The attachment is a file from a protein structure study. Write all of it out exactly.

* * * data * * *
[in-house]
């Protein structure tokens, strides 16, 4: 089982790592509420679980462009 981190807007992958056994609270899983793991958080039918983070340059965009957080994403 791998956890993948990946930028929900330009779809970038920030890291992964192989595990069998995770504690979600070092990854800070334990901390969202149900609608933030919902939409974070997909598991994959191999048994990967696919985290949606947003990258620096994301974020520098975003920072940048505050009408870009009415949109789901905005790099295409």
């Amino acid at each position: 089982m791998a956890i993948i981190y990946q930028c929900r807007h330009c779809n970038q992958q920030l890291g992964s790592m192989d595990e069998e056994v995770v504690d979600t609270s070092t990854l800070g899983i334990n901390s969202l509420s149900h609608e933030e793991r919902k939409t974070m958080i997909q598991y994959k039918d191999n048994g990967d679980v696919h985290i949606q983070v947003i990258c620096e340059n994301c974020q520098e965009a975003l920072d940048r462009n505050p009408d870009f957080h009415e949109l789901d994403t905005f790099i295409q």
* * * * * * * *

[in-house]
């Protein structure tokens, strides 16, 4: 089982790592509420679980462009 981190807007992958056994609270899983793991958080039918983070340059965009957080994403 791998956890993948990946930028929900330009779809970038920030890291992964192989595990069998995770504690979600070092990854800070334990901390969202149900609608933030919902939409974070997909598991994959191999048994990967696919985290949606947003990258620096994301974020520098975003920072940048505050009408870009009415949109789901905005790099295409």
């Amino acid at each position: 089982m791998a956890i993948i981190y990946q930028c929900r807007h330009c779809n970038q992958q920030l890291g992964s790592m192989d595990e069998e056994v995770v504690d979600t609270s070092t990854l800070g899983i334990n901390s969202l509420s149900h609608e933030e793991r919902k939409t974070m958080i997909q598991y994959k039918d191999n048994g990967d679980v696919h985290i949606q983070v947003i990258c620096e340059n994301c974020q520098e965009a975003l920072d940048r462009n505050p009408d870009f957080h009415e949109l789901d994403t905005f790099i295409q």